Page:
Over the years, I have been a pastor in churches, a chaplain in hospital systems and an interim director for a nonprofit counseling center.
One thing I have learned to depend on is that change will happen, if it isn’t already occurring.

This is a constant we face in today’s world, yet we continue to want to ignore or resist the change that is about to happen.

Perhaps we are tired, simply like what we have or are afraid of the change.

In spite of ourselves, clutter happens, discord occurs and difficulty arises. So what’s a body, or a church, to do with this?

With the help of James Prochaska’s theory about stages of change, here are a few thoughts to help you be proactive on what lies ahead for you and your congregation:

Stage 1 – Precontemplation: This is when someone is not even aware of the need for change.

If you are a pastor or church leader who is in a situation where you recognize the need to move forward on a change, but those within your membership do not see this need, how do you approach it?

When you introduce a change to those who don’t even have it “on their radar,” it is important to have a clear purpose and outcome, facts and information needed, and a clear context with which you can introduce the idea of change.

Some people need details to listen; some need context. Both are important.

Stage 2 – Contemplation: Now that everyone recognizes the need to make the change and is thinking about it, it is expected that there will be many questions.

These include:

â—     What makes the suggested change better than what we already have?

â—     How will we manage during transition?

â—     How will we pay for it?

â—     Who makes the decisions?

The list of questions can go on and on, which may feel chaotic, confusing and even frightening to many. The questions and raising concerns are a part of the process to growing acceptance and support toward the change.

This is why strong, able leadership and clarity of purpose are important.

Stage 3 – Preparation: The idea of change has been accepted at this point. Logistical issues are now addressed, and information is gathered and organized to consider all possible solutions and outcomes.

For the church, depending on what the project is, this is an opportunity to call out those who have gifts and skills among your congregation that can both lead and have the vision for the project at hand.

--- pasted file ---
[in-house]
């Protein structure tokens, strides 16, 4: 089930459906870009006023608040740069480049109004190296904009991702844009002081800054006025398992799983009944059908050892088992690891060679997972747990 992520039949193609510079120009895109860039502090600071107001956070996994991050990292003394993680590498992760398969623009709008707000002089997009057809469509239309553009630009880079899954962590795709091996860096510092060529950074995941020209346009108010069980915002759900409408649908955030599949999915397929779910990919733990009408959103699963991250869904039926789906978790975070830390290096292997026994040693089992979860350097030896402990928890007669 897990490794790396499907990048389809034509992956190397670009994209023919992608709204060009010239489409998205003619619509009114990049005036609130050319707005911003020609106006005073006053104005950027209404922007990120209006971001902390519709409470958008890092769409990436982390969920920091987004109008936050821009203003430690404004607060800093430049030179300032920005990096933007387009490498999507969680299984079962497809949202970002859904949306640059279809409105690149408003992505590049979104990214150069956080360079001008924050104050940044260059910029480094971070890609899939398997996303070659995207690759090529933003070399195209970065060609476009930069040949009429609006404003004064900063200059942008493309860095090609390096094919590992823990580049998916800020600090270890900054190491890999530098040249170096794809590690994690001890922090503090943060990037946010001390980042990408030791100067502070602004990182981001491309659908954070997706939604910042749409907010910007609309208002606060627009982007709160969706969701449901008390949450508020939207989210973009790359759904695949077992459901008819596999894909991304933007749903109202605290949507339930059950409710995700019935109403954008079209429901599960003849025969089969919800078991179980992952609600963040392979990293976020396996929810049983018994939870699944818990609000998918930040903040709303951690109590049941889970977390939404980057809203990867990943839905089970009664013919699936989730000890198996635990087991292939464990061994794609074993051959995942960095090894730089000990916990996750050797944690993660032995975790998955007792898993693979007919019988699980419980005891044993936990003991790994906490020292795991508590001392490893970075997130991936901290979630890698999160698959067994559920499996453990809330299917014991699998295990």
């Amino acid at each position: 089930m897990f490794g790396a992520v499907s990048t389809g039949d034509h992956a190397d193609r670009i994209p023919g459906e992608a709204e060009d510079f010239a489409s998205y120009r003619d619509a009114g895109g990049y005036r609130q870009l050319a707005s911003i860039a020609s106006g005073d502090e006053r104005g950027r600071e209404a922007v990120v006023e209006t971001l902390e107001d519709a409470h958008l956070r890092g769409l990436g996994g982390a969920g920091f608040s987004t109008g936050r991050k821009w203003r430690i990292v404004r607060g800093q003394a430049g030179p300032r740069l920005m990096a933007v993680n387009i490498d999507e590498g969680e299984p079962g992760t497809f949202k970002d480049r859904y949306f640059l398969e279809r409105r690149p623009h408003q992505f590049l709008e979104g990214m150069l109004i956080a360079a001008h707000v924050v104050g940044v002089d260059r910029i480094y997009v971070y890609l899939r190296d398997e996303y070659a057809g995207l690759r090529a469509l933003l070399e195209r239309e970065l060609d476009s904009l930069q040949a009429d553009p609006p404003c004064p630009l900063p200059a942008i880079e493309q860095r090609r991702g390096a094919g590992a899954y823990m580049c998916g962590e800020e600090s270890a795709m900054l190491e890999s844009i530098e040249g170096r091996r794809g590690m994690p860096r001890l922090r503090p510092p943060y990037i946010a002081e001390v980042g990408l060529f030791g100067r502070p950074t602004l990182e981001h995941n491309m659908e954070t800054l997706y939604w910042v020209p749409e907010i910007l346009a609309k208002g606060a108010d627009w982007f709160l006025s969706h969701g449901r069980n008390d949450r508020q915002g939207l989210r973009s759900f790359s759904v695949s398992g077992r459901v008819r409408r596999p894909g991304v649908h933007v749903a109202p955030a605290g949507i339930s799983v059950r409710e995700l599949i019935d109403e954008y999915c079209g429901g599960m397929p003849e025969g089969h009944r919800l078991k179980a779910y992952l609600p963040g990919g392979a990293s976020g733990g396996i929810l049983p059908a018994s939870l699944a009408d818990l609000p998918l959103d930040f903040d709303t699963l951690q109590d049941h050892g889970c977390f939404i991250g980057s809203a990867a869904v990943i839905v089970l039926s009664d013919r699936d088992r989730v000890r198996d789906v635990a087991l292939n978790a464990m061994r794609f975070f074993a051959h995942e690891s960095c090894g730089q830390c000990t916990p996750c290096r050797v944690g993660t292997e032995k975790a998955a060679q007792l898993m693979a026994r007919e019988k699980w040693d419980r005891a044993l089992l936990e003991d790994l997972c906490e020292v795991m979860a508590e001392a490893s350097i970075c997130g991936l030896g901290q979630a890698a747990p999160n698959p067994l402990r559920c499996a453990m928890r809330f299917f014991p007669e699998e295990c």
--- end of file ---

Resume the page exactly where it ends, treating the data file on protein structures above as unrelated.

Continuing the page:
Within the church setting, often preparation includes taking major decisions, such as building projects, staff changes and other major financial decisions, before the congregation and getting their input and appropriate support before going forward.

Stage 4 – Action: All the facts and possible directions and solutions have been considered, decisions have been made, and the project logistically begins.

Whether it is a building project, change of staffing, or a significant change in schedule, it will lead to some confusion and even some discomfort for your congregation. Communication is essential during this time.

Let your congregation know what progress has been made and what is coming next. Acknowledge both the discomfort and the anticipation of what is ahead.

There may be some that are inconvenienced in this process. Keep them informed and make appropriate considerations for their needs and concerns.

Stage 5 – Maintenance: Now you and your congregation have established your changes.

Congratulations! Now what?

This is a time that the change has been completed and you are integrating the change into your routines of the church life.

There continue to be opportunities to support those involved, as this is a time of high energy for many who have been working hard and for those who have been looking forward to this new thing that has happened.

Stay aware of both those who need continued support and those who are excited and hopeful with this new change.

Stage 6 – Termination: You have done the work, it is well integrated into your regular congregational routines and church life, and it is no longer necessary to intentionally focus on this issue.

With clear focus and intentionality, being proactive in how you move forward can make the difference in how the congregation pulls together to support and make the change happen.

As Einstein so beautifully stated, “Out of clutter find simplicity; from discord find harmony; in the midst of difficulty lies opportunity.”

With intentional and informed leadership, you can develop a mindset for the change that you need.

Martha Beahm is an associate with Pinnacle Leadership Associates. She blogs at Empowering Authenticity.

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